MR. RUSSERT: And you think those decisions were based on race?

MAYOR NAGIN: You know, I don't know, but I'm hearing all sorts of weird things right now, like, you know, they're going to build--what is it called?--a huge trailer park somewhere in the woods of mid- Louisiana and they're going to bring all the people back that have been dispersed and they're going to create this tent city, if you will. And, you know, for the most part, that would be a huge mistake because here in Texas, where I am, I have viewed these shelters and our people are getting much better care--hospital care, housing care, support--than they would in some huge tent city or trailer park that they build in the middle of Louisiana.

Sounds to me like the mayor is pretending to be a little boy who got caught with his hand in the cookie jar and now just wants to forget it happen. The fact is that Nagin failed his city in a time of crisis by not trying to use all resources available as well as not following his own plan for evacuating New Orleans. When he is point-blank asked what mistakes he made, after Russert referenced a Time magazine poll showing that most Americans blame state and local officials for the poor response, he ducks the question and tries to place the blame back on the federal government. Read the entire exchange below.

MR. RUSSERT: What's the biggest mistake you made?

MAYOR NAGIN: My biggest mistake is having a fundamental assumption that in the state of Louisiana, with an $18 billion budget, in the country of the United States that can move whole fleets of aircraft carriers across the globe in 24 hours, that my fundamental assumption was get as many people to safety as possible, and that the cavalry would be coming within two to three days, and they didn't come.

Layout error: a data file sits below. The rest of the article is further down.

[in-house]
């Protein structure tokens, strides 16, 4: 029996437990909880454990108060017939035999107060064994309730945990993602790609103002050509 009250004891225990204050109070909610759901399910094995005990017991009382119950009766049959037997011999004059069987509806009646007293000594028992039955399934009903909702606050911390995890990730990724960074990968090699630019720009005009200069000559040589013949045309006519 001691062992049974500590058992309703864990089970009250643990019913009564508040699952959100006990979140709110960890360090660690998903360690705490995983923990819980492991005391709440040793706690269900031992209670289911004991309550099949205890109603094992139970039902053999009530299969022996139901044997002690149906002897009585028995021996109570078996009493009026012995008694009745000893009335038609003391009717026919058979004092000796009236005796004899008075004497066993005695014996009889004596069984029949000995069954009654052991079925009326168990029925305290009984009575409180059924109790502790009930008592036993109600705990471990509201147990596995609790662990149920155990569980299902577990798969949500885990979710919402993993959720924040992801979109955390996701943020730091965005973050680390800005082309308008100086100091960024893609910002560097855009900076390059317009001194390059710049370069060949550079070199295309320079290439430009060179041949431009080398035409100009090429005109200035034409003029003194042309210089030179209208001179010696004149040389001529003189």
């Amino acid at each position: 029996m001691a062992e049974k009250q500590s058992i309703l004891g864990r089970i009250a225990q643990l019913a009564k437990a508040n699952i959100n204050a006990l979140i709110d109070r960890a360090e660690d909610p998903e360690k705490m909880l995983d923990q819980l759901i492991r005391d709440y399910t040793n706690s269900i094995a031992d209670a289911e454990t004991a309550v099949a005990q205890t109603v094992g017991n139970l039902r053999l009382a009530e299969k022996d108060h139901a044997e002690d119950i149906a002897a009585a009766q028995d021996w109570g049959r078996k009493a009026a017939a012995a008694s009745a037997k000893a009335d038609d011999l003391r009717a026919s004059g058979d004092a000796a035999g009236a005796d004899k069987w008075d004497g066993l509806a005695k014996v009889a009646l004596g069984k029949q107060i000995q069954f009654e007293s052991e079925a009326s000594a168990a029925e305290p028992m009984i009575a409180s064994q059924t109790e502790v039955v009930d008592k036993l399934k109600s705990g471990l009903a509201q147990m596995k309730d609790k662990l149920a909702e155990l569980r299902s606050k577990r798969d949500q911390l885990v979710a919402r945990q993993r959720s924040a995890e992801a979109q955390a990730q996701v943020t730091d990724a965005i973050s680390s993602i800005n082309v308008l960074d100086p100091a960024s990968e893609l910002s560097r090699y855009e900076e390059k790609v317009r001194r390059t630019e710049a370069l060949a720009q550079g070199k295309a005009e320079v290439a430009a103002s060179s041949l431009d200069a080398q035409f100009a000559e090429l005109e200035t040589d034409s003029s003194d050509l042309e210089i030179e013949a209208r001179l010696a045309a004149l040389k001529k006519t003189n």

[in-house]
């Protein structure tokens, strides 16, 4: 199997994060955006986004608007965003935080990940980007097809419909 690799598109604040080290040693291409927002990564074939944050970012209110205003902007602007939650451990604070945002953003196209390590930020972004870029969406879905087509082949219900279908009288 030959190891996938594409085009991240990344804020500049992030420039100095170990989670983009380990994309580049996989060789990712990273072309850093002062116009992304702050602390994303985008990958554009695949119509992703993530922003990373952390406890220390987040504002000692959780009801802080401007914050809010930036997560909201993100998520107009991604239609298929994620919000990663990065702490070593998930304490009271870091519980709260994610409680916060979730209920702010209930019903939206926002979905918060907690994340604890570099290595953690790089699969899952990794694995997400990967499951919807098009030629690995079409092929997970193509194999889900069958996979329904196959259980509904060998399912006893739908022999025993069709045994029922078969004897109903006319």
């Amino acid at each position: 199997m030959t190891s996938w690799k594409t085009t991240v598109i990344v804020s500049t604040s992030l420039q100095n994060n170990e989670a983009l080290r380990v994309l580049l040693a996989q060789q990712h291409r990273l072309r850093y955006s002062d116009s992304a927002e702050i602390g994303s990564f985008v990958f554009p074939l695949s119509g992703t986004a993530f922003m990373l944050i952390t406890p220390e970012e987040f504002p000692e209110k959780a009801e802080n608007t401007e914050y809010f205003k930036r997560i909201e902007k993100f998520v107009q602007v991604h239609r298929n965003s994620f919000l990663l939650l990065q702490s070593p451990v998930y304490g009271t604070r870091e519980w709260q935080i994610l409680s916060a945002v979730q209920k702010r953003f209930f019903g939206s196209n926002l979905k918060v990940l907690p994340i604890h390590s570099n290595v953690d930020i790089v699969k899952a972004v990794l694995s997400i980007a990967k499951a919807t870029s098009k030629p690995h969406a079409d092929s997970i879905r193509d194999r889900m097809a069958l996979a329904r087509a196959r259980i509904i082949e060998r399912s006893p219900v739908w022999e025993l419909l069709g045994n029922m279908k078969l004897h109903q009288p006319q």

MR. RUSSERT: Many people point, Mr. Mayor, that on Friday before the hurricane, President Bush declared an impending disaster. And The Houston Chronicle wrote it this way. "[Mayor Nagin's] mandatory evacuation order was issued 20 hours before the storm struck the Louisiana coast, less than half the time researchers determined would be needed to get everyone out. City officials had 550 municipal buses and hundreds of additional school buses at their disposal but made no plans to use them to get people out of New Orleans before the storm, said Chester Wilmot, a civil engineering professor at Louisiana State University and an expert in transportation planning, who helped the city put together its evacuation plan." And we've all see this photograph of these submerged school buses. Why did you not declare, order, a mandatory evacuation on Friday, when the president declared an emergency, and have utilized those buses to get people out?

MAYOR NAGIN: You know, Tim, that's one of the things that will be debated. There has never been a catastrophe in the history of New Orleans like this. There has never been any Category 5 storm of this magnitude that has hit New Orleans directly. We did the things that we thought were best based upon the information that we had. Sure, here was lots of buses out there. But guess what? You can't find drivers that would stay behind with a Category 5 hurricane, you know, pending down on New Orleans. We barely got enough drivers to move people on Sunday, or Saturday and Sunday, to move them to the Superdome. We barely had enough drivers for that. So sure, we had the assets, but the drivers just weren't available.